Finding hair in food is easily one of the most unappetizing sights to behold during a meal. However, while finding a strange strand of hair in the spaghetti seems icky, it is incredibly unlikely to cause any health problems whatsoever.
Maria Colavincenzo, a dermatologist at Northwestern who specializes in the study of hair explains that hair is made of a protein called keratin, which doesn’t cause problems to the body if ingested. Hair can possibly contain a trace amount of staph bacteria, which can cause stomach problems, but a hair or two with a miniscule amount of staph bacteria still wouldn’t be enough to induce gastrointestinal trouble.
In fact, a protein found in human hair called L-cysteine is sometimes used as an additive to certain foods. L-cysteine is an amino acid found in keratin, which some food manufacturers use to stabilize dough and create a savory flavor. Duck feathers can provide L-cysteine, but so can human hair! Not to worry though, the human hair is boiled in hydrochloric acid to derive the desired amino acid.
As it turns out the Food and Drug Administration doesn’t even have a limit of strands of hair per dish and has never received a report of people getting sick from consuming hair found in food.
Colavincenzo does warn that if one swallowed a head’s worth of hair it could cause the digestive system to react similarly to a shower drain clogged with hair. Hopefully most people would know not to purposefully swallow a full head of hair!
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Good for you ingredients: protein, omega-3s (for shiny hair)
Last year, I went to my dermatologist in the middle of a Cleveland winter with hands that were raw, dry and brittle. I thought that a great prescription strength skin crème would do the trick. After a quick look at my hands, my dermatologist did write me a prescription, but it was for fish oil capsules. Within weeks, the moisture had returned and the dryness was replaced with glowing skin. Now, imagine your scalp. It’s the same concept. Bottom line: Healthy hair starts with a healthy scalp, so getting in more omega-3s. What’s a great way to get it? Through canned salmon. It’s cheap, chock full of omega-3’s and will protect your heart, too. Throw some in a salad, make salmon burgers or mix with pasta.
Good for you ingredients: protein, vitamins B12, A and C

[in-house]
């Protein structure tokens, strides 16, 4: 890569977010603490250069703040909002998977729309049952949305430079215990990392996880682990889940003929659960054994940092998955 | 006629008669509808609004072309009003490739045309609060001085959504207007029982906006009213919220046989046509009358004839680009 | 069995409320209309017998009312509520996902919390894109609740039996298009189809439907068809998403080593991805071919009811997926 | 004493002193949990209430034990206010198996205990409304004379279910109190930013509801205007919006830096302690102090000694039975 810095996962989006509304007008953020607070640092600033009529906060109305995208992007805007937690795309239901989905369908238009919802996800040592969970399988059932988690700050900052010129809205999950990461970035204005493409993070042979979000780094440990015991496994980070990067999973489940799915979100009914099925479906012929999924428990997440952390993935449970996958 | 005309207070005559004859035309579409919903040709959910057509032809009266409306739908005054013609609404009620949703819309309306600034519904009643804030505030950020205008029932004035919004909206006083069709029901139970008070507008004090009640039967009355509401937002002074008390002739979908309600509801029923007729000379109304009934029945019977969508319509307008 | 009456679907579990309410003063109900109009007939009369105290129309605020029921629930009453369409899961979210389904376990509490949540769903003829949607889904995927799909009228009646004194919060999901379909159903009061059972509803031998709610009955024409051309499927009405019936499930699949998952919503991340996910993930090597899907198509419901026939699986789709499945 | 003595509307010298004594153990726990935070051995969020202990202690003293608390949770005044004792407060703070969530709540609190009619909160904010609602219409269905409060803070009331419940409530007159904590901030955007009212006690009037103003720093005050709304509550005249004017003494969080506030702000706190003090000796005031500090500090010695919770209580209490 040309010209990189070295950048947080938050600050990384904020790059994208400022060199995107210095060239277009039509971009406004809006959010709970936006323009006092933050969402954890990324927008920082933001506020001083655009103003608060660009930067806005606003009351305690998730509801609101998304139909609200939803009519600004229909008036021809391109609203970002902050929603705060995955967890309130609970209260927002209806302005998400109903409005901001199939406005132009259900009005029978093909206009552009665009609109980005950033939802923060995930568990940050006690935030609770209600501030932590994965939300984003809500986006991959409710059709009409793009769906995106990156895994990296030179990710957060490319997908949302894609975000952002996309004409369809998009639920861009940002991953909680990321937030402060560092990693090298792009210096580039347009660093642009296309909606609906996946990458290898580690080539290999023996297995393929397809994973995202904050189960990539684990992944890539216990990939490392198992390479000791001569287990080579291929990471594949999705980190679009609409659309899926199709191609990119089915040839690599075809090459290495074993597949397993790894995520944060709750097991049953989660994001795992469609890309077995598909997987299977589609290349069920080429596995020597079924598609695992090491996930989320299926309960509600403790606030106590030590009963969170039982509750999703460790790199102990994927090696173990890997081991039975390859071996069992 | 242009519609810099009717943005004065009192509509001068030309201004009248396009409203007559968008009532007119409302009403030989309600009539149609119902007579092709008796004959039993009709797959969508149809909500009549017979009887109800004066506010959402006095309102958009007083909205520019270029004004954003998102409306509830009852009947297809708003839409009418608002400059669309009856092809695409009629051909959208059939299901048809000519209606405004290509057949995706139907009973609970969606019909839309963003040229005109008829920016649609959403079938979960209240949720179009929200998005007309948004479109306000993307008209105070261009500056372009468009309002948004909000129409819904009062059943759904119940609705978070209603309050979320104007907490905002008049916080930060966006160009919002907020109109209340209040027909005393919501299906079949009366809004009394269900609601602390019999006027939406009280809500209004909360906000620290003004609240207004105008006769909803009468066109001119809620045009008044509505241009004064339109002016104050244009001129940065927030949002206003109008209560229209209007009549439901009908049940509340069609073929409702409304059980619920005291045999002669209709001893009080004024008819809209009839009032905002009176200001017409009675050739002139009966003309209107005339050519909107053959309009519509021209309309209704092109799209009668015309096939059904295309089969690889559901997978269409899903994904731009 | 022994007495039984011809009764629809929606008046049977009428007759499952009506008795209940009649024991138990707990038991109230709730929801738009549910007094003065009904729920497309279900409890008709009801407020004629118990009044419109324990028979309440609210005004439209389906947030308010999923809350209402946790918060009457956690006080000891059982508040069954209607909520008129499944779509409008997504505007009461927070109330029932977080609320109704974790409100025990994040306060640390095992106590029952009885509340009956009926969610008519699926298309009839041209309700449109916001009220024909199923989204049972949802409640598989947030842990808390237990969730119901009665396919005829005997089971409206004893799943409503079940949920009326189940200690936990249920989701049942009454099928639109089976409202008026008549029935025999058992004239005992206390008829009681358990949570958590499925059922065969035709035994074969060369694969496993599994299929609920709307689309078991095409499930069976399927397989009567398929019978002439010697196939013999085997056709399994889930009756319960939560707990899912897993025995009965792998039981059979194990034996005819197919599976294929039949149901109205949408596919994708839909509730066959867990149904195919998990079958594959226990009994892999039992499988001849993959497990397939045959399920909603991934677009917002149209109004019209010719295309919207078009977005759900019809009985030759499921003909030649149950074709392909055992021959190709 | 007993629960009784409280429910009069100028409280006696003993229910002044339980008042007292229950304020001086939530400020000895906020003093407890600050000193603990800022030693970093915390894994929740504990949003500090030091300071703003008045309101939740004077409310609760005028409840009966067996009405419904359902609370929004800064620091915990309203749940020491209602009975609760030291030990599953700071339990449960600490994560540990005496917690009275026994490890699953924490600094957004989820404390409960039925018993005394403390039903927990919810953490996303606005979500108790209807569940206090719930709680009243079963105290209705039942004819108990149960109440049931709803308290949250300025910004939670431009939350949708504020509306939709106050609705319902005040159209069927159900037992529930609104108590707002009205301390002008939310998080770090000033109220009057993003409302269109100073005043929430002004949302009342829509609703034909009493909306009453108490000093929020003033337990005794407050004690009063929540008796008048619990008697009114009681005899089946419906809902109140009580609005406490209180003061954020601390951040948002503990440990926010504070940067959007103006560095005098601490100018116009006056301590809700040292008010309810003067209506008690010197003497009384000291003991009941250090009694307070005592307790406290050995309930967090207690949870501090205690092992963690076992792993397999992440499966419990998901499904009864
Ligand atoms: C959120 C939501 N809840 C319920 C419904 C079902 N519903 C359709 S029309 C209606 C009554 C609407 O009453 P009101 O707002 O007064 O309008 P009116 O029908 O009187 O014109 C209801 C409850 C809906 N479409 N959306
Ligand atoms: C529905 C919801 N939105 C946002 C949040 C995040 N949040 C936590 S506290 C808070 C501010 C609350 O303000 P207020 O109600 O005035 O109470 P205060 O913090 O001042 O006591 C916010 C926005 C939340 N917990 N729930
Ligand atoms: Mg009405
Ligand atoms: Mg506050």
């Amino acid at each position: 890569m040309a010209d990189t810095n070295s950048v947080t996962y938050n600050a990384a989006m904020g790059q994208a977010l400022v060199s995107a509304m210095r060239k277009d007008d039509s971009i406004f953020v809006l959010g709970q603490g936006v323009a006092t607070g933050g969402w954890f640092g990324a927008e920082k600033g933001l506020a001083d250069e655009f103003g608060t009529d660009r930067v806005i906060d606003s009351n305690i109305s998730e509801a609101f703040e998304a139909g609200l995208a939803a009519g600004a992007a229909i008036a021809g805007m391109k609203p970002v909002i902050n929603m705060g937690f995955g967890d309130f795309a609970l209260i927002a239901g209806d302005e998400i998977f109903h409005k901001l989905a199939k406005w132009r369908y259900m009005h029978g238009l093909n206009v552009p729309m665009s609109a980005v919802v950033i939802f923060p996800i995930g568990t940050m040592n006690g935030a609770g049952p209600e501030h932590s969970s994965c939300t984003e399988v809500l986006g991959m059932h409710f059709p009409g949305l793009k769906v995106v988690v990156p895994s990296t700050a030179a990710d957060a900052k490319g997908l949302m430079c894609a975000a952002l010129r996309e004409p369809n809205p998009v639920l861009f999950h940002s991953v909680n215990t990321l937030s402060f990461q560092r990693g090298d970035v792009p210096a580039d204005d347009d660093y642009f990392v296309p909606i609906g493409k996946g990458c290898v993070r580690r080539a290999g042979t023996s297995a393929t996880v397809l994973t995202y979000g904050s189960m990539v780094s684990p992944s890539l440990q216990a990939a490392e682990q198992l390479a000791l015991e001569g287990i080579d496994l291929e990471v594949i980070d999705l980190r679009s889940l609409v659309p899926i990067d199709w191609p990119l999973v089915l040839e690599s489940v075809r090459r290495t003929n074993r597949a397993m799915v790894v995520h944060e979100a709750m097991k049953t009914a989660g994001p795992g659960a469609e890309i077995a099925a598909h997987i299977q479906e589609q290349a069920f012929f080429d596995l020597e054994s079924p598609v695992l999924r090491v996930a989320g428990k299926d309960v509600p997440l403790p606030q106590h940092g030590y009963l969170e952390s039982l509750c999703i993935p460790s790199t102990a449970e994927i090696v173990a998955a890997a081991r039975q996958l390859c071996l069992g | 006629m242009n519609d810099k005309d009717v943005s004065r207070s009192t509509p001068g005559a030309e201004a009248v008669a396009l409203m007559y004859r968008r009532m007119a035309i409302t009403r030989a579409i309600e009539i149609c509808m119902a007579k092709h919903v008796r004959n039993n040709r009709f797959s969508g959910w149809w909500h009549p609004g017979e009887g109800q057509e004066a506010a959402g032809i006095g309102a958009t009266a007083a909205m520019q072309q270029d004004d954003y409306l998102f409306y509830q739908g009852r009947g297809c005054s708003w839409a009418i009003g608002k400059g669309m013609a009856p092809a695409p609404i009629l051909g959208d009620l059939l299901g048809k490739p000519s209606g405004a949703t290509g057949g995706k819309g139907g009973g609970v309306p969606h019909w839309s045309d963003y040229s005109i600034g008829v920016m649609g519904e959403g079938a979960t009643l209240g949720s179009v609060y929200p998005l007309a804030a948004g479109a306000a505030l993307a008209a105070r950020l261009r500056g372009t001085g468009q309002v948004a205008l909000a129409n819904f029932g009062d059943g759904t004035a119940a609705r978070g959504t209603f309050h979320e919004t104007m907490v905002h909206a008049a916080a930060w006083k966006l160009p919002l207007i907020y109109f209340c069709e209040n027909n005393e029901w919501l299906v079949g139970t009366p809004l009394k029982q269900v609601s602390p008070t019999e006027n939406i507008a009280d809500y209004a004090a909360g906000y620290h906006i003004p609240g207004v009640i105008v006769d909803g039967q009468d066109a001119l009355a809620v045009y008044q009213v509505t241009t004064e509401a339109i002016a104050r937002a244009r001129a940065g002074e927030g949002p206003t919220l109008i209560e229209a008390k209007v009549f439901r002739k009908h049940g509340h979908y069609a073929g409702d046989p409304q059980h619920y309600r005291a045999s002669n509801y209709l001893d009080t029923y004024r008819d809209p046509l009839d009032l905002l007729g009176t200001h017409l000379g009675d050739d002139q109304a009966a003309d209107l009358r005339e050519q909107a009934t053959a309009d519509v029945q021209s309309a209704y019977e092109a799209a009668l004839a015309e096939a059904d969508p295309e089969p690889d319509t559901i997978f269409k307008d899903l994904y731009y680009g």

Your cells love protein and that means, your hair loves it, too. Protein is needed for both cell formation as well as cell repair. So in order to keep your hair looking its best, focus on high quality protein sources. Eggs are one of my favorites as they are one of the best sources of protein in a convenient, low-calorie package. Throw some bell peppers and spinach in an omelet to boost the antioxidant value of your eggs in the morning—your hair loves those, too!
100% Whole Wheat Pasta
Good for you ingredients: zinc, B vitamins
The nutrients found in complex carbohydrates are sure to do wonders for your hair. One of the many benefits of eating 100 percent whole grains is that it provides a wealth of important vitamins and minerals including B vitamins and zinc. Zinc plays an important role in promoting cell and hair growth, as studies show that a deficiency in zinc can lead to hair loss.
Spinach with Tomato Sauce
Good for you ingredients: iron, vitamin C
This green leafy vegetable is loaded with vitamins and minerals, including iron—an essential mineral for life and for hair health. Iron carries oxygen through the red blood cells so getting enough of it is essential. A sure way to avoid iron deficiency is to pair iron-rich foods with sources of vitamin C, which stimulates iron absorption. When rich sources of vitamin C, such as tomatoes (and tomato sauce), broccoli, peppers and pumpkins, are added to the mix, our bodies are able to absorb more iron. More iron = more oxygen = luscious locks.
Want to start your journey to beautiful hair right away? Check out some recipes using these essential healthy hair ingredients!
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